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Securing a grant for your parish project can be hugely beneficial.

Plenty of help and guidance is available including planning, searching for funding and getting your project off the ground.

Grants available from the diocese

  • Church Building Grants are for urgent repair work to the church building. They can be used towards match funding for heritage grants or other major repair work. Grants are for a maximum of £20,000. 
  • Minor Repairs and Improvements Grants are for applications for projects that focus on urgent repairs, including ‘stitch in time’ projects (projects which, if completed now, will save money in the long term). Small scale improvements which are essential to sustaining worship and mission are also eligible. Applications for a maximum of £10,000 can be submitted.
  • Council for Social Aid provides both small and large grants to help tackle poverty across the Manchester Diocese, with small grants up to £8,000, and large grants up to £30,000. Applications for both small grants and large grants are considered by a panel of Trustees, with large grants' applications shortlisted, and the proposed project visited by a CSA Trustee.
  • St Agnes Fund grants of up to £150 for people in dire need (i.e. for food, clothing, and essential household items). Grants are paid via the diocesan BACS system directly to parish accounts. Applications are only accepted from a parish for someone living within the boundary of that parish. To request a grant you must complete a short form providing the person's name, amount requested, brief details of what the grant is for and the parish making the grant application.
  • Personal Grants for Clergy - clergy wishing to claim a grant to help with their personal circumstances should contact their Archdeacon.

External Funding Opportunities - there are plenty of external funding options and resources available, depending on your project's needs. 

Most churches at some point find themselves embarking on a fundraising campaign and there are a plethora of funders and application processes that can initially be overwhelming. 

Follow our top ten tips on bidding for funding

  1. Pick the right grant - look at the funder's criteria and make sure your funding proposal meets this. Submitting applications which don't meet the criteria will likely lead to automatic rejection.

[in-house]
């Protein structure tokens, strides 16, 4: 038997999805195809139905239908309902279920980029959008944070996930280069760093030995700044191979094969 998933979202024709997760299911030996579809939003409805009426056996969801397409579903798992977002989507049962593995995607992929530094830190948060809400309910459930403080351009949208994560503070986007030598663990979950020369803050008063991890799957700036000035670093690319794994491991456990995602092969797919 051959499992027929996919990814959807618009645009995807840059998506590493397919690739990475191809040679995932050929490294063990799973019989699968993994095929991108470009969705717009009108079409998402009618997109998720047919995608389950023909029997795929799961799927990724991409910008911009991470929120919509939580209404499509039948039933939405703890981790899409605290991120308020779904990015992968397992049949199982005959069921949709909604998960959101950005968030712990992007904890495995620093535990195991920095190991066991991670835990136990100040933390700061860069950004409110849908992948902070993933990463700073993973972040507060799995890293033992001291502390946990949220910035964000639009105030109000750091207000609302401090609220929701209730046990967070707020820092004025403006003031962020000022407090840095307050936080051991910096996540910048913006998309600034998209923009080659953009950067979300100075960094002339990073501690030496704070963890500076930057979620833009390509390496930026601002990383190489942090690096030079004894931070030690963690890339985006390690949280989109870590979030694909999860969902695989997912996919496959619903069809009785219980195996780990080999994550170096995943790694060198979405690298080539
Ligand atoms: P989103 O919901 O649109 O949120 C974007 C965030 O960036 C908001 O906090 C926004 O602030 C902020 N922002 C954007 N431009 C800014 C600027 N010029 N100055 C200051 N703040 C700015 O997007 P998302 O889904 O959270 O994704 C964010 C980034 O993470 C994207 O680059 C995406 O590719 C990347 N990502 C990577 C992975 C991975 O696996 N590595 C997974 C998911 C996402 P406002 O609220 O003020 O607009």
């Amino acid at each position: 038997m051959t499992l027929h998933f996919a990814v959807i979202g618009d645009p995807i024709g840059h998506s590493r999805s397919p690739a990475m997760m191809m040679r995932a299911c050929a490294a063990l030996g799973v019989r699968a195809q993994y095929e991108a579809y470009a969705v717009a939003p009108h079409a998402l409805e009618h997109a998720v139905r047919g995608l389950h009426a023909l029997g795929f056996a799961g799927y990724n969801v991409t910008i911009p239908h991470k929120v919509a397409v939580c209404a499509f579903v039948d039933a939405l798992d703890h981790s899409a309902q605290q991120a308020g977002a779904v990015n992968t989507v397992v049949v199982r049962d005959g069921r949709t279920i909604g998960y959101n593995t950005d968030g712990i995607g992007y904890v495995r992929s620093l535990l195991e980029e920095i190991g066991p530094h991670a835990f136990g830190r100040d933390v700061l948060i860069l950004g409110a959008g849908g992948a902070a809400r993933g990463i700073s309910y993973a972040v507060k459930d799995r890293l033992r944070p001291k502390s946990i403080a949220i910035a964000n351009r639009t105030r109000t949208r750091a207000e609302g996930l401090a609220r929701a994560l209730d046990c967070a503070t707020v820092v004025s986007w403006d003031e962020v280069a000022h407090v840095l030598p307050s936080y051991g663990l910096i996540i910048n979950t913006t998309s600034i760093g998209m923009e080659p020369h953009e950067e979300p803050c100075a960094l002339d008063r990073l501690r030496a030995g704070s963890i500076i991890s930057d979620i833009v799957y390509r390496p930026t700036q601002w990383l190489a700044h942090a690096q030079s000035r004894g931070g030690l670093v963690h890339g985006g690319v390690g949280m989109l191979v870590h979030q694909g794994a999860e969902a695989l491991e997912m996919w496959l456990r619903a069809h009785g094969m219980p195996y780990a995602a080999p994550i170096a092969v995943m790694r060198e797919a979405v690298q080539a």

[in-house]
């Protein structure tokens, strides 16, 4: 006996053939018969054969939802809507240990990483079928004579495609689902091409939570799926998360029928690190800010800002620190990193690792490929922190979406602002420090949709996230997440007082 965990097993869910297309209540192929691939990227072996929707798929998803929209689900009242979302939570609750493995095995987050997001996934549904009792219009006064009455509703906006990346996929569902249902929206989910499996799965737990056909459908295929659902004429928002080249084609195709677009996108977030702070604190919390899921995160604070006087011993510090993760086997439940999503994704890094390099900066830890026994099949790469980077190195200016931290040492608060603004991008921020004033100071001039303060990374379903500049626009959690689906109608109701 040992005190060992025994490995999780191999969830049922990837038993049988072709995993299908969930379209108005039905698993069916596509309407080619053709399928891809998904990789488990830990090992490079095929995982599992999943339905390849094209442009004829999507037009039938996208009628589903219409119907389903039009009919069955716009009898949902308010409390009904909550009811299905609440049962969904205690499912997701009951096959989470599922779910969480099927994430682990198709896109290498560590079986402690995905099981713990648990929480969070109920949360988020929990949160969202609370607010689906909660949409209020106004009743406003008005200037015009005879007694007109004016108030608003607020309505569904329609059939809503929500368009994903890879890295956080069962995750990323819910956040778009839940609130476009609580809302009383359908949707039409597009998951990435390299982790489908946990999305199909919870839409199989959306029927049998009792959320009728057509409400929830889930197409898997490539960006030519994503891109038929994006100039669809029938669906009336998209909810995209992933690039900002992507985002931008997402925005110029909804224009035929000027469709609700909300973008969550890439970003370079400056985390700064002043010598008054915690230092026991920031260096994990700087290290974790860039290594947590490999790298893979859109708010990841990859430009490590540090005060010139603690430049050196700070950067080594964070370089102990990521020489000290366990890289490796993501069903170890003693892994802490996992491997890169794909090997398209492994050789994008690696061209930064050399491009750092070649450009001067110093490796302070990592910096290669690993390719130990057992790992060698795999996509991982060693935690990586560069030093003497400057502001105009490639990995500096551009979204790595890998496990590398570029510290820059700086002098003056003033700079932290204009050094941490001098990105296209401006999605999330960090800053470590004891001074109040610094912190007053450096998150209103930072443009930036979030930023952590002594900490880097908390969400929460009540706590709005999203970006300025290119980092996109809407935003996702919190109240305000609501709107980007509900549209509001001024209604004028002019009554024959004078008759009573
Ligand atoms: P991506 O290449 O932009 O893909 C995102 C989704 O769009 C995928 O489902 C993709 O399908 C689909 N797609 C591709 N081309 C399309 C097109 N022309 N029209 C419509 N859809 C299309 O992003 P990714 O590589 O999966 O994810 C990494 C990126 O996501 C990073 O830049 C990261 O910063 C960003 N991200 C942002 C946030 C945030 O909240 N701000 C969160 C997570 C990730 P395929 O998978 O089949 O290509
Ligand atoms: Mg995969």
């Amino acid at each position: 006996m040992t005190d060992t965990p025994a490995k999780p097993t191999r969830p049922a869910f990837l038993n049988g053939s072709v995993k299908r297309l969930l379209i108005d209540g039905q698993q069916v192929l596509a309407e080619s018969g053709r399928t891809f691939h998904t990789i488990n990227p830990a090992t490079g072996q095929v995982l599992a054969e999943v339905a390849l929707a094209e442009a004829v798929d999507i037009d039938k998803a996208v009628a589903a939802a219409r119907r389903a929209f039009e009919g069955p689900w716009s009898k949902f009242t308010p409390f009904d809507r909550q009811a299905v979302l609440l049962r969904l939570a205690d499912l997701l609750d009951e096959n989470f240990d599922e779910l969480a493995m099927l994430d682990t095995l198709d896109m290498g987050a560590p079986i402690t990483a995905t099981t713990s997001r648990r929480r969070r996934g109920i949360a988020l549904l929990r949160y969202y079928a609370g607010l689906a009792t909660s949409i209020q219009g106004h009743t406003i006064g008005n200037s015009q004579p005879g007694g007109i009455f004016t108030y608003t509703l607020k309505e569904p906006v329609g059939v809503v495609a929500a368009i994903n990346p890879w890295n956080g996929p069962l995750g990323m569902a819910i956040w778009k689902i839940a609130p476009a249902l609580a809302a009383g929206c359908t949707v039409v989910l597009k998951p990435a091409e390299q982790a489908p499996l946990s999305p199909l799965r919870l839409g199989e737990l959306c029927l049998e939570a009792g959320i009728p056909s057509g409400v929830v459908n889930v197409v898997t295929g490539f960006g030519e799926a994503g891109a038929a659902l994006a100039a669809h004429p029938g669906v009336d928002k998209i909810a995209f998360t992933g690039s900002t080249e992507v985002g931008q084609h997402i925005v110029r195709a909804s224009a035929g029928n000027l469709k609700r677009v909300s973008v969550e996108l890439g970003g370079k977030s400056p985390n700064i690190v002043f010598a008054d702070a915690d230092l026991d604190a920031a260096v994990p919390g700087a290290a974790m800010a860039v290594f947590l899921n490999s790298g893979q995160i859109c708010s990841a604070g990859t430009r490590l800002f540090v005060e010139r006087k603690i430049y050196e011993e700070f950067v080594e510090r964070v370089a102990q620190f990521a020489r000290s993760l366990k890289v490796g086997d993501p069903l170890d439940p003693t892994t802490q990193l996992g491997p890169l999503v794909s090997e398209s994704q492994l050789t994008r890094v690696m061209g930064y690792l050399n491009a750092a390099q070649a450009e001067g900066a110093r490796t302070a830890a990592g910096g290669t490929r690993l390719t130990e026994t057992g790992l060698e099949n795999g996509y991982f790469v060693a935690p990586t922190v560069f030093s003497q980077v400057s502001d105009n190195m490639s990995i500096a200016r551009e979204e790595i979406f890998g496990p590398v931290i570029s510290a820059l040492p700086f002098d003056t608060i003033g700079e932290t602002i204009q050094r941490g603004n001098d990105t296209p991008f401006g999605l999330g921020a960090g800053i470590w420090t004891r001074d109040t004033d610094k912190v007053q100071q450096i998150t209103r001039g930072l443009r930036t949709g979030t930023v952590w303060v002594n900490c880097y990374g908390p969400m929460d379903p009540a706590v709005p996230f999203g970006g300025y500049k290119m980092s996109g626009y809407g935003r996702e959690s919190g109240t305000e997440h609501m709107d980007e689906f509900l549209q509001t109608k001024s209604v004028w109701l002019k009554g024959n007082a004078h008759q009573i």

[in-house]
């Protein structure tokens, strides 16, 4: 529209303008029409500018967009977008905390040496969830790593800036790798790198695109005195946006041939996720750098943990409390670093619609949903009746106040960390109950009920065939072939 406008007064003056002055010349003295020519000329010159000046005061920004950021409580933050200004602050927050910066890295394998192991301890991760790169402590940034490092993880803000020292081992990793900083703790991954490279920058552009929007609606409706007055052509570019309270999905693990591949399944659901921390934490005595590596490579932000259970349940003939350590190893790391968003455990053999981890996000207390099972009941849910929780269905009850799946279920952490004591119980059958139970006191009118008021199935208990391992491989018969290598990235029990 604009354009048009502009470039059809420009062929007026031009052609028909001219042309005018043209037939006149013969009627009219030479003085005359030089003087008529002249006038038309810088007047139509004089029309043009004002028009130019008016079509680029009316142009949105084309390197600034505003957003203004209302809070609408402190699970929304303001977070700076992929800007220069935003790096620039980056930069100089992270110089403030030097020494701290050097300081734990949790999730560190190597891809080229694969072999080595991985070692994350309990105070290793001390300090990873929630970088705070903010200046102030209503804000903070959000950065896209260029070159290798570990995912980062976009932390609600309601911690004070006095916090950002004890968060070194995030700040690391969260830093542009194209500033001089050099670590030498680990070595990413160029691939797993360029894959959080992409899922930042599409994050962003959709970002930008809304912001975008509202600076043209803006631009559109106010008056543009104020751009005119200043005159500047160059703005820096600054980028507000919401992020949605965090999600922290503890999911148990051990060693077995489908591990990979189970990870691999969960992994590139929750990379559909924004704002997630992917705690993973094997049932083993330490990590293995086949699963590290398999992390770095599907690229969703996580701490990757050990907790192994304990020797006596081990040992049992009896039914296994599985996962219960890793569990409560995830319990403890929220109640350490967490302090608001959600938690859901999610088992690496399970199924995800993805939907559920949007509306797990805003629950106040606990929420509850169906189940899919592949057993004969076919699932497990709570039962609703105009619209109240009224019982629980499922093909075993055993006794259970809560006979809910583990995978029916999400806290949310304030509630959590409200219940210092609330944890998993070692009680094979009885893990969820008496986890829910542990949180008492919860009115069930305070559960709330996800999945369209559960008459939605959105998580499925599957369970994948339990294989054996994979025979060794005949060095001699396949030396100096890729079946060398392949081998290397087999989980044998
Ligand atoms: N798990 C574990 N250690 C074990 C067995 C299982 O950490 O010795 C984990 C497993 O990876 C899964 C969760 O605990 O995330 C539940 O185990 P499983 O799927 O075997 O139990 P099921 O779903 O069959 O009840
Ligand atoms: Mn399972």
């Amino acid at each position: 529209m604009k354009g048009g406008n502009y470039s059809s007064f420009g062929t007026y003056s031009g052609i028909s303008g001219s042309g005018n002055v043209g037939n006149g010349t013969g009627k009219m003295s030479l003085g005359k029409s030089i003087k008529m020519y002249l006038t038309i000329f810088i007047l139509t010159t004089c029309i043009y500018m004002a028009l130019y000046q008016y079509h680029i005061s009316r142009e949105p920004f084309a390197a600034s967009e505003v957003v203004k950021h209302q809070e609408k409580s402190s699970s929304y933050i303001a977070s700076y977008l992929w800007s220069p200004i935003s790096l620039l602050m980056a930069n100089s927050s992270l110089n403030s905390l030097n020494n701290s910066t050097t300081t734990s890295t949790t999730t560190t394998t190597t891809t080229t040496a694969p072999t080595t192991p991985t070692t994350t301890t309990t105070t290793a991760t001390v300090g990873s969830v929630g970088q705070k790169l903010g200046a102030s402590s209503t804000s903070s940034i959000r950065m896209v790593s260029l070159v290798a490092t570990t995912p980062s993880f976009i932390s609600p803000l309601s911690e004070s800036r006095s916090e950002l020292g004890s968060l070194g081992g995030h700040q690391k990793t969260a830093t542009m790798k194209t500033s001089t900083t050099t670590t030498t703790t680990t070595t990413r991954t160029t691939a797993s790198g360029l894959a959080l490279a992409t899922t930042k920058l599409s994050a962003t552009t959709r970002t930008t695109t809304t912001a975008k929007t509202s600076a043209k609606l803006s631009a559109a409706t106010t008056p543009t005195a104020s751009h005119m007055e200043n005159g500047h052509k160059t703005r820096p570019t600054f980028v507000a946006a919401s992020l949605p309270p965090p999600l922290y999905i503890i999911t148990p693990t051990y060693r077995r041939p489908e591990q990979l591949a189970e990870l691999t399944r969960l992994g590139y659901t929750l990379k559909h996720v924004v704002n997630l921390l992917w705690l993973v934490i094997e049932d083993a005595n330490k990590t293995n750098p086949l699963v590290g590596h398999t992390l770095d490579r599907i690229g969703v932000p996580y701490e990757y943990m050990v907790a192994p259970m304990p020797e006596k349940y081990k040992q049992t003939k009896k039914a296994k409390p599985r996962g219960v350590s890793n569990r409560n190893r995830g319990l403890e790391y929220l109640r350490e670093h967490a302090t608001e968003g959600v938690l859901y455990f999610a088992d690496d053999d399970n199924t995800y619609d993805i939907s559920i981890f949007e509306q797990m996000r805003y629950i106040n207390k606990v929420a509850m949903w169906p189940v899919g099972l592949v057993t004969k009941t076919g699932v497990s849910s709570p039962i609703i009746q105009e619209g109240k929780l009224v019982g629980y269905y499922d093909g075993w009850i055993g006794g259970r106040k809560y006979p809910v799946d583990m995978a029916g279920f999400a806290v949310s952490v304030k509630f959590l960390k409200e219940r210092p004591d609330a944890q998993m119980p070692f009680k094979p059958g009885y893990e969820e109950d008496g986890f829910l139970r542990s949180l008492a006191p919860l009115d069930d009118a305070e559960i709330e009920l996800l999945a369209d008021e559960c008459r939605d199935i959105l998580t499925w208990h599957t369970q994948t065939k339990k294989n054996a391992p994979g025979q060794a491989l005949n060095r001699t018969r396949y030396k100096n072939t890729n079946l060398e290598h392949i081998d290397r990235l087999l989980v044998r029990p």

2. Know your funding source - research the funding body and understand where they distribute their funds. The more you know, the more you will be able to demonstrate that you understand the organisation and its needs.
  3. Don't duplicate - funders are unlikely to give money to something that is already being done by others in your area. Demonstrate how your project is different.
  4. Use simple and concise language - make every word count. Be mindful of the word limit. Use positive language, review each answer and remove unnecessary words. Get someone not directly involved with the project to proofread the application to ensure it is clear and easy to understand.
  5. Wow your audience - demonstrate how your project will tackle an issue refreshingly and effectively.
  6. Identify local priorities - funders want evidence that you know your local priorities. Don't assume you know what the community needs; do your homework and do research through community audits, community consultation, and developing partnerships. Indicate how your project fits into the wider picture.
  7. Prepare an annual report/business plan - showcase your credibility and track record through an annual report or business plan.
  8. Communicate a clear vision - organisations with a clear vision tend to specialise in one area and can apply to the correct funding which aligns with this vision, making it more likely that funding will be awarded.
  9. Build relationships - develop effective networks with statutory agencies, and voluntary and community groups, letting them know what you have to offer and how you complement their services. Developing partnerships can enhance your organisation's credibility. Maintain relationships with funders, acknowledge grants awarded, comply with funding conditions and invite them to see the completed project.
  10. Good governance and financial accountability - demonstrate that your organisation is properly managed and has good accounting and governance structures in place that are robust and transparent. 

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